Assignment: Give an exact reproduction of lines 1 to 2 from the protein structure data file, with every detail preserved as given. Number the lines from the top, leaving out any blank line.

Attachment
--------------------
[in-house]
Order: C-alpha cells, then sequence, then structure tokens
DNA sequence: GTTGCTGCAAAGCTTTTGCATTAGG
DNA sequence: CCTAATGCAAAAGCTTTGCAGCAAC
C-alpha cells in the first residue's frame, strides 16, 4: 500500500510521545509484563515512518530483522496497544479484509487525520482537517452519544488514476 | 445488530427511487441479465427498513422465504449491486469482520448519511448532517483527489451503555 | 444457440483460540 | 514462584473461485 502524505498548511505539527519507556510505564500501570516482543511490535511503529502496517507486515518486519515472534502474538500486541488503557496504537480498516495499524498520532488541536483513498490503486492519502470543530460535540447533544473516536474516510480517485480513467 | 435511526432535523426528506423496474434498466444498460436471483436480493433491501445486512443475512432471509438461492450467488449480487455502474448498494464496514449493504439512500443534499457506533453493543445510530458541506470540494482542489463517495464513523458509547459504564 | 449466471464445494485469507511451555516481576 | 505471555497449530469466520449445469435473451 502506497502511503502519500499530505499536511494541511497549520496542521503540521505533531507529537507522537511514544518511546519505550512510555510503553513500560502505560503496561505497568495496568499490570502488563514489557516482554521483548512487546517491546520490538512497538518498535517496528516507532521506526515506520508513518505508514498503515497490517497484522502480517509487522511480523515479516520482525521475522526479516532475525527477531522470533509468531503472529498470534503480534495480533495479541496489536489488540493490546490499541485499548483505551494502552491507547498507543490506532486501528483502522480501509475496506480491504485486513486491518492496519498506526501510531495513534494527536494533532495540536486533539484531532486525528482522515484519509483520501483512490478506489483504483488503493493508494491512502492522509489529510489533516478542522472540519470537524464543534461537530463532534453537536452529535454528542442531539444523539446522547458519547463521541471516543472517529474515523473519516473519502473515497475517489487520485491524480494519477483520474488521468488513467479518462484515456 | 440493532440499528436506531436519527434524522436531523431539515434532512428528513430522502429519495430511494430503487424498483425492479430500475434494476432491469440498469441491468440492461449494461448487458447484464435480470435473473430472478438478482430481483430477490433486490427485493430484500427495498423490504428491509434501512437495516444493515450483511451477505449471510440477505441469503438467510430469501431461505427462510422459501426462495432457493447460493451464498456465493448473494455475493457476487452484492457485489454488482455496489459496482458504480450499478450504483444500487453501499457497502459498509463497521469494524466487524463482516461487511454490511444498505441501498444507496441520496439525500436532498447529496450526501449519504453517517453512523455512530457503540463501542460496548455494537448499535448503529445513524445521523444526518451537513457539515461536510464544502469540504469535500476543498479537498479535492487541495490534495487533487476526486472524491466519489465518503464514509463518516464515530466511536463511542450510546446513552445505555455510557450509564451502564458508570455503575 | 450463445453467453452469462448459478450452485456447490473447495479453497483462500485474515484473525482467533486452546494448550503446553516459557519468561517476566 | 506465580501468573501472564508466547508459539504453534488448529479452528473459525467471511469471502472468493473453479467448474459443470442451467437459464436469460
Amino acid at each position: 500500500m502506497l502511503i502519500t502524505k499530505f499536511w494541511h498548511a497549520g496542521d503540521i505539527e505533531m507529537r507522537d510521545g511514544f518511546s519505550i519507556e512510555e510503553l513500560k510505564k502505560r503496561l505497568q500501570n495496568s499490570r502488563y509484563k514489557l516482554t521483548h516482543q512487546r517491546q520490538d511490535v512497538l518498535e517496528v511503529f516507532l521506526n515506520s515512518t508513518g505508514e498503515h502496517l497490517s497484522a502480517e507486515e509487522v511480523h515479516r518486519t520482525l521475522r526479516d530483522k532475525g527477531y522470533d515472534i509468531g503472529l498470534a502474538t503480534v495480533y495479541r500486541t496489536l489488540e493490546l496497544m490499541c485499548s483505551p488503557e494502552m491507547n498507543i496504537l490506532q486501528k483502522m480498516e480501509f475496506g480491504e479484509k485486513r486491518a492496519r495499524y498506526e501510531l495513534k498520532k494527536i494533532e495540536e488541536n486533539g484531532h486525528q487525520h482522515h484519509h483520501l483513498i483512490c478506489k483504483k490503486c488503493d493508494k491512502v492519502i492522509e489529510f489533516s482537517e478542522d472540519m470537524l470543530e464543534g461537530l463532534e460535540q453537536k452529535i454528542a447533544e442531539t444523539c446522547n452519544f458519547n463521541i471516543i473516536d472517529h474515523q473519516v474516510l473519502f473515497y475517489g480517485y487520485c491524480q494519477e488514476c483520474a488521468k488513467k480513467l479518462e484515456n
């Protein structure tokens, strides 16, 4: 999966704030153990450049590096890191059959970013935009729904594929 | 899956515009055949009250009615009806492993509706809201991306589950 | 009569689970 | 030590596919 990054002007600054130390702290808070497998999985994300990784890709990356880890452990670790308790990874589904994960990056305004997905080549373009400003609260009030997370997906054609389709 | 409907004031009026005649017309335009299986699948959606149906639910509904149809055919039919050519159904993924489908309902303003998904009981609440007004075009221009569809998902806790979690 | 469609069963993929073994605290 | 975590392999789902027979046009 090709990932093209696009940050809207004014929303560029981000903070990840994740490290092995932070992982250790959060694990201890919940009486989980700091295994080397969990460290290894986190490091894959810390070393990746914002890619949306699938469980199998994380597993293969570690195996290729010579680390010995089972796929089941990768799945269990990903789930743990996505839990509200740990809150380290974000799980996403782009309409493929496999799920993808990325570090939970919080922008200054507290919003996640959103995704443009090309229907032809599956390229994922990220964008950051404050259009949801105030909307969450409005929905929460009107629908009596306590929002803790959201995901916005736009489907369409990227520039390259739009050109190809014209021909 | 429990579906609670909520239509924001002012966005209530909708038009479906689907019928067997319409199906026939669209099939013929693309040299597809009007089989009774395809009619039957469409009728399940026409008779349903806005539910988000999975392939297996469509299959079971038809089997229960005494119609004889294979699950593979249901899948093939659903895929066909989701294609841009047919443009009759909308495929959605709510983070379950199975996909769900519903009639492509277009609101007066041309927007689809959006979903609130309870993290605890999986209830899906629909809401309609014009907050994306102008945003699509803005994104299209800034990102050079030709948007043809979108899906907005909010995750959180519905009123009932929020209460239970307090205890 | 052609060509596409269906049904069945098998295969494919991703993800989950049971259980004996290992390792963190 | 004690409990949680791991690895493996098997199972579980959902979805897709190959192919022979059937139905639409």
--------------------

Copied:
[in-house]
Order: C-alpha cells, then sequence, then structure tokens